g. with regard to the use of paper Bills of Lading).
Care should be taken that incompatible solutions to security and authentication issues in different domestic and international jurisdictions and industry sectors do not result in additional obstacles to paperless trading. 1. Major Achievements Please outline major achievements to date in your economy in meeting the APEC Blueprint for Action on Electronic Commerce paperless trading goals, in relation to: Legal environment Electronic Transactions Act The Electronic Transactions Act 1999 (web ) supports e-commerce uptake by allowing electronic communications to satisfy existing legal requirements for writing, signature, document production and the retention of documents, subject to certain minimum requirements.
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The Act is based on the United Nations! | Model Law on Electronic Commerce and it will be the basis for uniform national legislation for e-commerce being developed in consultation with the States and Territories. Accordingly, it will promote consistency internationally and in Australia. Australia has encouraged other jurisdictions to adopt the Model Law through its involvement in international fora such as APEC and the OECD. The Act is based on two fundamental principles. The first is! yen media neutrality! |, which means that paper-based commerce and e-commerce should be treated equally by the law. Secondly, the principle of! yen technology neutrality! | ensures that the law does not discriminate between different forms of technology.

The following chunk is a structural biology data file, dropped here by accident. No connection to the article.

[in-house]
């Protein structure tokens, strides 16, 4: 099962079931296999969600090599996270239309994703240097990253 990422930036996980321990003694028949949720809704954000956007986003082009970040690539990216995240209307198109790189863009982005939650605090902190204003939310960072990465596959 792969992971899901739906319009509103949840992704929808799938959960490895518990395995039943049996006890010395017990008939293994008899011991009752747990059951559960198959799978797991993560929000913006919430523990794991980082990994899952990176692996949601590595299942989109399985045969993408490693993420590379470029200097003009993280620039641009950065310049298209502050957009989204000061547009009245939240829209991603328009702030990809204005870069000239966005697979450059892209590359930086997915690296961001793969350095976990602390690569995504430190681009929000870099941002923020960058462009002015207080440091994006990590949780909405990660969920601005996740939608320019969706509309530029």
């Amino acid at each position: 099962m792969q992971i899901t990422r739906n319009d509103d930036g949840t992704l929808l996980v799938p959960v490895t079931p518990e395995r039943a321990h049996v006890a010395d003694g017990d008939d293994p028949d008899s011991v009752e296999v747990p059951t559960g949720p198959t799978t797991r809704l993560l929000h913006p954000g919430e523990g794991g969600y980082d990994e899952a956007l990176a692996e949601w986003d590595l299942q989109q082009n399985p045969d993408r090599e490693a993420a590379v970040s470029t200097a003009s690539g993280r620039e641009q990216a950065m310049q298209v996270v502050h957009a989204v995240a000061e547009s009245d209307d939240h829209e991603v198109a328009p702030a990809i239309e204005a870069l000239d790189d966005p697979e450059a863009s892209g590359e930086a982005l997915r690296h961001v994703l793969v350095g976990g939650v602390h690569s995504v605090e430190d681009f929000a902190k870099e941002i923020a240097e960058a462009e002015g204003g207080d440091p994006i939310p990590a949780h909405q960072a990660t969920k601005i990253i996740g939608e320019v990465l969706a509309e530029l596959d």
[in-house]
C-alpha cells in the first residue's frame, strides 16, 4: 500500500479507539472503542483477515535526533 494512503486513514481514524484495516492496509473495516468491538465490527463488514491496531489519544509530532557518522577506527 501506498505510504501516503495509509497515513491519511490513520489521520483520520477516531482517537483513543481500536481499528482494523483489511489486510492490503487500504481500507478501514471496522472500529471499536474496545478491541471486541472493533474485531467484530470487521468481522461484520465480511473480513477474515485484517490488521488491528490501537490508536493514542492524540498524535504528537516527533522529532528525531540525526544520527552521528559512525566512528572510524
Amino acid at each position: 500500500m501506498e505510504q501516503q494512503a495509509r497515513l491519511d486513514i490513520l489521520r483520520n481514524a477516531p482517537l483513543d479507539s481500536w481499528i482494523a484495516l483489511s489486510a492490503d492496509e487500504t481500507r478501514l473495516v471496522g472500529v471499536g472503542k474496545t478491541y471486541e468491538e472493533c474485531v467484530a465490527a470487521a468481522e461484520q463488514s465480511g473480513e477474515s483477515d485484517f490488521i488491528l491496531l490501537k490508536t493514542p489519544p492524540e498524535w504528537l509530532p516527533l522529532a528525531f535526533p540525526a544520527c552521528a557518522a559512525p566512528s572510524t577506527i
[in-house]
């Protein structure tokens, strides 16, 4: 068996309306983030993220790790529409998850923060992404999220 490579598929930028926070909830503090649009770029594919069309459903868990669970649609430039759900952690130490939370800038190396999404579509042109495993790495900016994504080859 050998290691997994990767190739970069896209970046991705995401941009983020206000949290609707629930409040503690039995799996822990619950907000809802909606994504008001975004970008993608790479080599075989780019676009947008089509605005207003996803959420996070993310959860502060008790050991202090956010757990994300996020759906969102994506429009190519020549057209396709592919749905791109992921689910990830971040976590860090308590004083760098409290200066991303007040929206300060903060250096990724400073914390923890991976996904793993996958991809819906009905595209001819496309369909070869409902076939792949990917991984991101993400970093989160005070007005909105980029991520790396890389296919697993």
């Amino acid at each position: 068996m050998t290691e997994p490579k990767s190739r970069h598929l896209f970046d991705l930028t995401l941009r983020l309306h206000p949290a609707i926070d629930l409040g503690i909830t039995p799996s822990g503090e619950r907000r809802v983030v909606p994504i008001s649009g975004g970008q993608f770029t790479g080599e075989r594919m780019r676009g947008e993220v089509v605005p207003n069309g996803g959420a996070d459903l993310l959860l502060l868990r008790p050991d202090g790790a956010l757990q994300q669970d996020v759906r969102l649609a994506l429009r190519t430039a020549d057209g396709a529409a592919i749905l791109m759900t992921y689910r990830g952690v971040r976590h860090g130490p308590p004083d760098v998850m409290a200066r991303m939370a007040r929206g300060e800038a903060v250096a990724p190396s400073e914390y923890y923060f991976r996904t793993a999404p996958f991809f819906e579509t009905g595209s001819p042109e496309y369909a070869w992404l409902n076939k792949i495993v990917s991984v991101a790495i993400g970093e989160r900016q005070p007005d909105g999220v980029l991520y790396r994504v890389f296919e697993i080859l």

All Australian Commonwealth Government Departments will need to comply with the provisions of the Act after July 2001. Prior to then it is up to each Department how best to apply the provisions of the legislation. Administrative environment NOIE NOIE is the National Office for the Information Economy (web).
It was established to be Australia’s leading federal government body for information economy issues. NOIE develops, coordinates and oversees broad policy: • for the regulatory, legal and physical infrastructure needed for online services (including electronic commerce), and • to oversee the application of the new technology to government: administration, information, and service provision. Australia has found NOIE vital in ensuring a ‘whole of government’ approach to information economy issues, and mobilising Australian policymakers to ensure Australia is a leader in this field.